That becomes clear as I watch Edwards at work. She stands in front of her scaffolding loom (the tapestry she is currently working on is now too tall to allow her to work sitting down), and deftly weaves a line of grey yarn through the tight cotton warp. The line made, she then bashes the yarn with a brass-tipped wooden bobbin so that it makes a flat base for the next one. And so it goes on until the tapestry is made. It can take months and involves much checking against her sketches and the backing ‘cartoon’, which she pins as a guide to the emerging tapestry – particularly as, although the finished tapestries are hung horizontally, she has to weave them vertically to ensure the sketchy lines of her drawings are accurately translated onto the final work. (Weaving them horizontally would result in too definite a line.)
The finished pieces have a spontaneity to them which belies the painstaking – and often painful – process of their creation. Her latest works are no exception. The lines which stripe through them, echoing the walls and hedges she passed on those train journeys, will be familiar to those who know her work, but the expanses of yellow give these weavings a new energy. Yellow is a departure for Jilly Edwards. Up until now, her work has been predominantly blue-toned; brooding and inky rather than fresh and vibrant. ‘At first, everyone was a bit shocked by these tapestries,’ she says, ‘and even I was rather startled, but I was just so pleased to be working again. And since I started using yellow, I’ve discovered that it’s a really important colour: for example, it’s the last colour you see before you go blind. For me, yellow is the new blue.’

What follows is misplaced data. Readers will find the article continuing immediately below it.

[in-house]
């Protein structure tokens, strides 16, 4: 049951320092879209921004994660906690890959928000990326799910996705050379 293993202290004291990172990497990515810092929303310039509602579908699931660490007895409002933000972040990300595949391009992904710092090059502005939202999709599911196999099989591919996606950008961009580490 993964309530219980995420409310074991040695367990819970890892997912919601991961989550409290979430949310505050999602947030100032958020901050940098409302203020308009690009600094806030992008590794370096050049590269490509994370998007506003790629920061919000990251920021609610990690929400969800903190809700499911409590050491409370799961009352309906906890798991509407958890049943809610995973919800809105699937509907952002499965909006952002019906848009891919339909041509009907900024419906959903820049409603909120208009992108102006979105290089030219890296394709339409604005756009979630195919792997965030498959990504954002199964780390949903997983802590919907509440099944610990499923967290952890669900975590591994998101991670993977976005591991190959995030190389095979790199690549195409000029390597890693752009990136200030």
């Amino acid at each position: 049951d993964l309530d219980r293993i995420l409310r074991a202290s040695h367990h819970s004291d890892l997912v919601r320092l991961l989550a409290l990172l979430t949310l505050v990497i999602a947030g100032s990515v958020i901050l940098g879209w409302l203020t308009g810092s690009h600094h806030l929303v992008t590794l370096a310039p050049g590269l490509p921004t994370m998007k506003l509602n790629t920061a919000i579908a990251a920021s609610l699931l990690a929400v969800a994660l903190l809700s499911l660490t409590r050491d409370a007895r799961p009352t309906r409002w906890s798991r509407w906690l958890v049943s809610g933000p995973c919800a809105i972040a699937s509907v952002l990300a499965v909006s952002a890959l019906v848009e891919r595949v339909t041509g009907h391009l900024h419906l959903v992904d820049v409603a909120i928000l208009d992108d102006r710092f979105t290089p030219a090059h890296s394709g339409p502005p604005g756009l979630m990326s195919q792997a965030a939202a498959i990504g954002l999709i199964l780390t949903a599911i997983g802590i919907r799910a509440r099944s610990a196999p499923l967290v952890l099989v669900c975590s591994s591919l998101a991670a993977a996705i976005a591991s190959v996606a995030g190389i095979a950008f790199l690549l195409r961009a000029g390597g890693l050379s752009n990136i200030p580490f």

Not all the work at Wanderlust is new. The exhibition will also include some pieces from the Ruthin show, including Around the Red Hills and a collection of small pieces collectively titled Nine Ruthin Sketches. The installation piece Traveller’s Samples will also be on display (the title is a reference to the journeys she made with her father, a travelling salesman, when she was a child). First made in 2009-10 for High Cross House on the Dartington Estate, Traveller’s Samples consists of a collection of objects such as train tickets decorated with stitching, script and plasterboard tape, rolled paper scrolls and delightful mini-tapestries individually arranged in open-sided Perspex boxes. Sets of these boxes will be available to buy.
‘The idea is that people can take all the things out and move them around,’ Edwards explains. ‘They can handle the mini-tapestries, roll them up and feel the textures. I hope they help to show that there’s more to tapestry than wall-mounted, woolly representations of battle scenes.’ Indeed there is.
Wanderlust: Tapestries by Jilly Edwards is at the Harley Gallery, Welbeck, Worksop, Nottinghamshire S8O 3LW, from 22 January – 23 March 2014.